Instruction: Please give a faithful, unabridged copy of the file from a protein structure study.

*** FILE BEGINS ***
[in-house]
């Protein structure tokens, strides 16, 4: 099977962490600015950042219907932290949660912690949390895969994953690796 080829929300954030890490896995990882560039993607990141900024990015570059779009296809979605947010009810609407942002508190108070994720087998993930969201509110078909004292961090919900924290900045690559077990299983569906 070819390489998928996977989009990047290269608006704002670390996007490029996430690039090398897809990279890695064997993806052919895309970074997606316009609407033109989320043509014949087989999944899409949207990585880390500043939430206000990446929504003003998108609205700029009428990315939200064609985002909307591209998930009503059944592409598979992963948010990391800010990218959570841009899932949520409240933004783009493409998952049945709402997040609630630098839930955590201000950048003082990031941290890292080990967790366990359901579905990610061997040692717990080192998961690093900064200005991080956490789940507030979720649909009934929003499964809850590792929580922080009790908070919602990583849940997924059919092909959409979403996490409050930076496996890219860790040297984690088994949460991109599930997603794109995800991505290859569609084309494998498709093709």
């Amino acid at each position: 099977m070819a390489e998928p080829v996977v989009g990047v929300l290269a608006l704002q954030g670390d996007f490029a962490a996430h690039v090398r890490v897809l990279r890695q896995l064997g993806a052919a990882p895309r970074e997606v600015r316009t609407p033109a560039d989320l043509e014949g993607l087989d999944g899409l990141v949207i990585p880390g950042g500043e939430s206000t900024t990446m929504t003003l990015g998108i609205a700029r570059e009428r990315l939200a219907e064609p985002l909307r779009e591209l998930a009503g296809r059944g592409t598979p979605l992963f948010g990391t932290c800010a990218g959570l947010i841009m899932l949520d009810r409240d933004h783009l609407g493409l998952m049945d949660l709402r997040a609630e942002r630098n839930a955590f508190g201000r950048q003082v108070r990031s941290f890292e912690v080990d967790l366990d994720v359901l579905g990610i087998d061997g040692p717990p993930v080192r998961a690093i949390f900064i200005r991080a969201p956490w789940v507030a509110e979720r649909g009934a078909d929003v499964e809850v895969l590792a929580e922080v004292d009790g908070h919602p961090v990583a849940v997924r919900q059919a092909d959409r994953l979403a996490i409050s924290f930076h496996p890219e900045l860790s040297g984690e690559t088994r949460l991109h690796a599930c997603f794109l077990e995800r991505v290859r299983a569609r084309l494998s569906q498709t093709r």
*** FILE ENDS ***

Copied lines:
[in-house]
């Protein structure tokens, strides 16, 4: 099977962490600015950042219907932290949660912690949390895969994953690796 080829929300954030890490896995990882560039993607990141900024990015570059779009296809979605947010009810609407942002508190108070994720087998993930969201509110078909004292961090919900924290900045690559077990299983569906 070819390489998928996977989009990047290269608006704002670390996007490029996430690039090398897809990279890695064997993806052919895309970074997606316009609407033109989320043509014949087989999944899409949207990585880390500043939430206000990446929504003003998108609205700029009428990315939200064609985002909307591209998930009503059944592409598979992963948010990391800010990218959570841009899932949520409240933004783009493409998952049945709402997040609630630098839930955590201000950048003082990031941290890292080990967790366990359901579905990610061997040692717990080192998961690093900064200005991080956490789940507030979720649909009934929003499964809850590792929580922080009790908070919602990583849940997924059919092909959409979403996490409050930076496996890219860790040297984690088994949460991109599930997603794109995800991505290859569609084309494998498709093709």
């Amino acid at each position: 099977m070819a390489e998928p080829v996977v989009g990047v929300l290269a608006l704002q954030g670390d996007f490029a962490a996430h690039v090398r890490v897809l990279r890695q896995l064997g993806a052919a990882p895309r970074e997606v600015r316009t609407p033109a560039d989320l043509e014949g993607l087989d999944g899409l990141v949207i990585p880390g950042g500043e939430s206000t900024t990446m929504t003003l990015g998108i609205a700029r570059e009428r990315l939200a219907e064609p985002l909307r779009e591209l998930a009503g296809r059944g592409t598979p979605l992963f948010g990391t932290c800010a990218g959570l947010i841009m899932l949520d009810r409240d933004h783009l609407g493409l998952m049945d949660l709402r997040a609630e942002r630098n839930a955590f508190g201000r950048q003082v108070r990031s941290f890292e912690v080990d967790l366990d994720v359901l579905g990610i087998d061997g040692p717990p993930v080192r998961a690093i949390f900064i200005r991080a969201p956490w789940v507030a509110e979720r649909g009934a078909d929003v499964e809850v895969l590792a929580e922080v004292d009790g908070h919602p961090v990583a849940v997924r919900q059919a092909d959409r994953l979403a996490i409050s924290f930076h496996p890219e900045l860790s040297g984690e690559t088994r949460l991109h690796a599930c997603f794109l077990e995800r991505v290859r299983a569609r084309l494998s569906q498709t093709r």